Finally, at the parish priest level, we often see a profound lack of will to stand in the pulpit and talk directly about an important moral issue.  I’ve had one priest tell me, in a patronizing tone: “We don’t like to discuss controversial issues -- it disturbs some of the parishioners.” Sometimes, after mass, we are handed a letter which provides a paragraph with conventional church teaching on a topic, but that is invariably followed by another paragraph saying that there are many other factors, and decisions are always complex, so perhaps it’s safest to say there’s no solid Catholic viewpoint.  Really?  We are way more intelligent than our clergy credits us, and we are seeing right through their invisible cassocks. 

Many Catholics are blessed with solid leaders who are likely struggling as they see what is happening around them; we continue to pray for them and all of our clergy.  We recognize that our clergy are people, prone to error and sin.  Detractors like to focus solely upon these failures, and willfully ignore the undeniable amount of good achieved in its two millennia of existence, vastly overwhelming the times of bad actions.  But, while we recognize the value of the Church’s history, we also recognize that the real point of Catholicism is our faithful connection to Jesus and our corresponding works, which silently preach that faith.  To be good Catholics, we don’t actually need the specific individuals who populate today’s hierarchy.  We will ride it out until these weak-kneed vicars are flushed, and we will pray that perhaps our children will one day see competent leadership.  From top to bottom, the clergy are driving more and more of their flock away from their guidance.  Quite simply, by their actions and inactions, they are one by one, making themselves irrelevant.

The beliefs of the Catholic Church are defined by two thousand years of careful writings and a slow process of understanding the revealed truths.  This has brought us our Catechism, our Creed, encyclicals such as Humanae Vitae, and other solid references which provide a foundation for living well, especially in stressful times.  One role of the clergy is to guide us Catholics in these teachings.

The Church is not defined by whatever a priest in Paducah happens to say on Tuesday, and its faithful are under no obligation to take direction from misguided clergy.  But how do we determine when to ignore?  For Catholics using their rational minds and their God-given free will, it’s been happening for centuries.  Some (unfortunately) leave the church altogether, some walk to the next parish over, and some simply ignore the bad advice and view their priest as just a delivery vehicle for the sacraments.  Sadly, what we’re seeing now is an unprecedented amount of incompetence, and it exists at all levels of the church.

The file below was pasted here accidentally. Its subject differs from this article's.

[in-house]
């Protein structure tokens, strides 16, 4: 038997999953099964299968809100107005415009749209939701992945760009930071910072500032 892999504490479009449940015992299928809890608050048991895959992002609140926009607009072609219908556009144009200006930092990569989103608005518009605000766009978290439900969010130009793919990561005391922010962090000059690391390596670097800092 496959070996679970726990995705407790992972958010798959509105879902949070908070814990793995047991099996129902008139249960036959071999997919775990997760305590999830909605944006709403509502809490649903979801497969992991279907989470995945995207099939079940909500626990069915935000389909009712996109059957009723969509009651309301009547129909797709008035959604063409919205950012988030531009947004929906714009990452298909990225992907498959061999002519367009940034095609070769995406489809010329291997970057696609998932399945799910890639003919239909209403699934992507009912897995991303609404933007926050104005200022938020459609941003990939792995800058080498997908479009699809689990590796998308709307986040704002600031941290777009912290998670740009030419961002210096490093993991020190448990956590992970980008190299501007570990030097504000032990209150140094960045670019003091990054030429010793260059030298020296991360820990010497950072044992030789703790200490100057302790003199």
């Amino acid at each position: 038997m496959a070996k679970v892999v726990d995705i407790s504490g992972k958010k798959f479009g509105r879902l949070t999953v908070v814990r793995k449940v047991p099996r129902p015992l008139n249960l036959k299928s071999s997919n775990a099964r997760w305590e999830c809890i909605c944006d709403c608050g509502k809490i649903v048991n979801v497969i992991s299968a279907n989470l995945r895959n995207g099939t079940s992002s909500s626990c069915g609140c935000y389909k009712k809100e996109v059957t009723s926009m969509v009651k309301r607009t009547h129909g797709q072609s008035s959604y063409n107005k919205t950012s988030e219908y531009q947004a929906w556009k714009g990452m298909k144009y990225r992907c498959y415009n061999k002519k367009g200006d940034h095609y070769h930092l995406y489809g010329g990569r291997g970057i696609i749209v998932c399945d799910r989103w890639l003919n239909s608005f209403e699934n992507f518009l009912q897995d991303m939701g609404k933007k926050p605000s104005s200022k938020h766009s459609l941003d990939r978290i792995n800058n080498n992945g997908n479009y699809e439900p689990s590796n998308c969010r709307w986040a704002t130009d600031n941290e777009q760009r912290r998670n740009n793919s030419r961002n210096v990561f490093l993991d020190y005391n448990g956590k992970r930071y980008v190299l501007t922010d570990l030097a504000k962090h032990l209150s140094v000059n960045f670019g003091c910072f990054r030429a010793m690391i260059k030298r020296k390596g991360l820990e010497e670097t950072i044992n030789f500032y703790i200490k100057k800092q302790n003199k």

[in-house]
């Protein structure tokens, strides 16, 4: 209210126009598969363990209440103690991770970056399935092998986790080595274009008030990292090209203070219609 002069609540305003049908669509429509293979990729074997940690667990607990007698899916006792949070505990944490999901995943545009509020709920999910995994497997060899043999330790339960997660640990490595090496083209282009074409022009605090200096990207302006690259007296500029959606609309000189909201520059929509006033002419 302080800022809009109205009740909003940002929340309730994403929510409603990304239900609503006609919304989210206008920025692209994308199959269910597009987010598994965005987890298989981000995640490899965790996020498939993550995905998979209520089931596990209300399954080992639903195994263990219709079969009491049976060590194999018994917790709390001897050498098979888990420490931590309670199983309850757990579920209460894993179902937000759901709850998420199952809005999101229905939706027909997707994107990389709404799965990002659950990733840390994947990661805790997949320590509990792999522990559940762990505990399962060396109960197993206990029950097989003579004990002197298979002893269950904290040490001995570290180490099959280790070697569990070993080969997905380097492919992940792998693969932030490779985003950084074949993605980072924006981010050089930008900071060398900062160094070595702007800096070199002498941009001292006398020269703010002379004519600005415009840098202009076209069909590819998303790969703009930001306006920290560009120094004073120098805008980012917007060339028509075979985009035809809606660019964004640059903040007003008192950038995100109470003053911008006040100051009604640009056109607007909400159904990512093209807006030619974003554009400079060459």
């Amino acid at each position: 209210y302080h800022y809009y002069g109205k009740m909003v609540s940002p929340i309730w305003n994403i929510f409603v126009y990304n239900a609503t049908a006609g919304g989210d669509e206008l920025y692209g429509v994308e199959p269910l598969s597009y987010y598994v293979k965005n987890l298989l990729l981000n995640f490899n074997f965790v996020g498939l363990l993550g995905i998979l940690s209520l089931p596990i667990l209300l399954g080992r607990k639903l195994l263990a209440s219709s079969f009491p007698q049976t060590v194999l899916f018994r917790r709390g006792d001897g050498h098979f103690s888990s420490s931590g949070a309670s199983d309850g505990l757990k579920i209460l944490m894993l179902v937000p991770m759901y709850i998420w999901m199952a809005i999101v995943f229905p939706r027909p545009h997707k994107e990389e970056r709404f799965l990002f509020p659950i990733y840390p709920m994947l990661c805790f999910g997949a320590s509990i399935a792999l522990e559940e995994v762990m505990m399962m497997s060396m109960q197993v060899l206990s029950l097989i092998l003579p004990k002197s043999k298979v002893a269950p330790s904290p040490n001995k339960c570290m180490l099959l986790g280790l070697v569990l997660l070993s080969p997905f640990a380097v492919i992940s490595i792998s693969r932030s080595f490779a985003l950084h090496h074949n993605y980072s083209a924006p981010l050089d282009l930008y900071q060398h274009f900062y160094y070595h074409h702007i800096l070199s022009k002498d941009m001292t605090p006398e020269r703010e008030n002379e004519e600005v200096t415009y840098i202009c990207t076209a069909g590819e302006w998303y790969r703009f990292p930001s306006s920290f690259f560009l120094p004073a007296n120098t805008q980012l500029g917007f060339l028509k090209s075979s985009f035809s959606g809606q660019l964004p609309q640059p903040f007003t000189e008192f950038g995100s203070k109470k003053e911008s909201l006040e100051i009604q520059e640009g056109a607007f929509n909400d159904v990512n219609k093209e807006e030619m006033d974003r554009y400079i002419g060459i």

Let’s start at the top.  Pope Francis continues to astound the Catholic faithful with his ridiculous, fact-denying comments, from global warming as the world’s most pressing problem, to his undying support of soul-deadening socialism/communism, to his purge of pro-life advocates within the Vatican, to his intentionally nebulous writings on serious matters of faith, to his most recent act of squelching the U.S. bishops in their efforts to address the child abuse problem within their ranks.  Some could argue we’re expecting too much from this man, given the stellar theological minds which occupied his position the prior 30 years.  But I disagree -- we’re simply asking for several logical statements, based on fact, not feelings, which can hold up to the scrutiny of an intelligent high-school senior.  His inability to hit this low bar drives Catholics to ignore him.

Next down the chain are the cardinals, such as New York’s Timothy Cardinal Dolan who, by proudly claiming excommunication shouldn’t be used as a punishment, has kept in good Church standing a man who is blatantly promoting murder.  The unswerving intents and actions of Gov. Andrew Cuomo have been known for years, and the good cardinal seems to care not, laughing it up with him and currying favor whenever possible, evidently with the childish expectation that being a good pal will win him over.  Selectively citing prior canon lawyers on loosely related cases shows an astounding lack of the circumspect behavior required of his post.  It would have been easy to find other canon lawyers with the opposite view, so clearly Dolan didn’t even try, instead telling us it’s essentially settled law.  This lack of diligence incumbent with his office will reap its due rewards when folks simply ignore his next public statements.  Perhaps he could start by rationalizing why communion is a right, an enticement to be distributed in hopes of not alienating an adult, but for an innocent child (a seven-year-old desiring first communion), it is a privilege not available until he or she has shown proper respect for the eucharist through first confession.